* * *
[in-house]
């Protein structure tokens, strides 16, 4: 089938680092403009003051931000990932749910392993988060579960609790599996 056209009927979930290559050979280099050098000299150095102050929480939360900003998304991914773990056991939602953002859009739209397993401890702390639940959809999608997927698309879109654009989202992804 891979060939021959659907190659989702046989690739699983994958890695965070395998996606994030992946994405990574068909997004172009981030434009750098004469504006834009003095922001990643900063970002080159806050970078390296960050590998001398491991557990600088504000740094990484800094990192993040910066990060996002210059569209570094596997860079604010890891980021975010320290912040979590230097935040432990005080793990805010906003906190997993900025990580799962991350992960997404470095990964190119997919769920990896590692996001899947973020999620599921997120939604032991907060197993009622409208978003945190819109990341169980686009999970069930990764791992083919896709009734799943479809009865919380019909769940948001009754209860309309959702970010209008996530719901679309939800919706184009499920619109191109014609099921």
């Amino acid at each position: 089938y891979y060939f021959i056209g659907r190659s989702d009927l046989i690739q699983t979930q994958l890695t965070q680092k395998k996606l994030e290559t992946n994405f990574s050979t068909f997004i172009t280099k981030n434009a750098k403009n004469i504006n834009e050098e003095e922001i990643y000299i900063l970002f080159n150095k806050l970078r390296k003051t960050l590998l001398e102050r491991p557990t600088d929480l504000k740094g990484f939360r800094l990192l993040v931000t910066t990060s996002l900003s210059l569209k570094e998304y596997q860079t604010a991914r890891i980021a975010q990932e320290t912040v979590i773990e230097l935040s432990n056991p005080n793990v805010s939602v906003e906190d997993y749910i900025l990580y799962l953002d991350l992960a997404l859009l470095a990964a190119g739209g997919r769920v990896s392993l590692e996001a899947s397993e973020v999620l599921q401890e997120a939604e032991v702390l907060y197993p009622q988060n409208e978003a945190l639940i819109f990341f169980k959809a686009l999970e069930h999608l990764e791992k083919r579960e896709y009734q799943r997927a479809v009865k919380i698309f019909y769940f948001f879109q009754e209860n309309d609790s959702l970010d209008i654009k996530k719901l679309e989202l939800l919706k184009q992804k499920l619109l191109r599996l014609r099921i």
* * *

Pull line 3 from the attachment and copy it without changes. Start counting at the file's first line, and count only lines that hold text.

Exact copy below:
């Amino acid at each position: 089938y891979y060939f021959i056209g659907r190659s989702d009927l046989i690739q699983t979930q994958l890695t965070q680092k395998k996606l994030e290559t992946n994405f990574s050979t068909f997004i172009t280099k981030n434009a750098k403009n004469i504006n834009e050098e003095e922001i990643y000299i900063l970002f080159n150095k806050l970078r390296k003051t960050l590998l001398e102050r491991p557990t600088d929480l504000k740094g990484f939360r800094l990192l993040v931000t910066t990060s996002l900003s210059l569209k570094e998304y596997q860079t604010a991914r890891i980021a975010q990932e320290t912040v979590i773990e230097l935040s432990n056991p005080n793990v805010s939602v906003e906190d997993y749910i900025l990580y799962l953002d991350l992960a997404l859009l470095a990964a190119g739209g997919r769920v990896s392993l590692e996001a899947s397993e973020v999620l599921q401890e997120a939604e032991v702390l907060y197993p009622q988060n409208e978003a945190l639940i819109f990341f169980k959809a686009l999970e069930h999608l990764e791992k083919r579960e896709y009734q799943r997927a479809v009865k919380i698309f019909y769940f948001f879109q009754e209860n309309d609790s959702l970010d209008i654009k996530k719901l679309e989202l939800l919706k184009q992804k499920l619109l191109r599996l014609r099921i």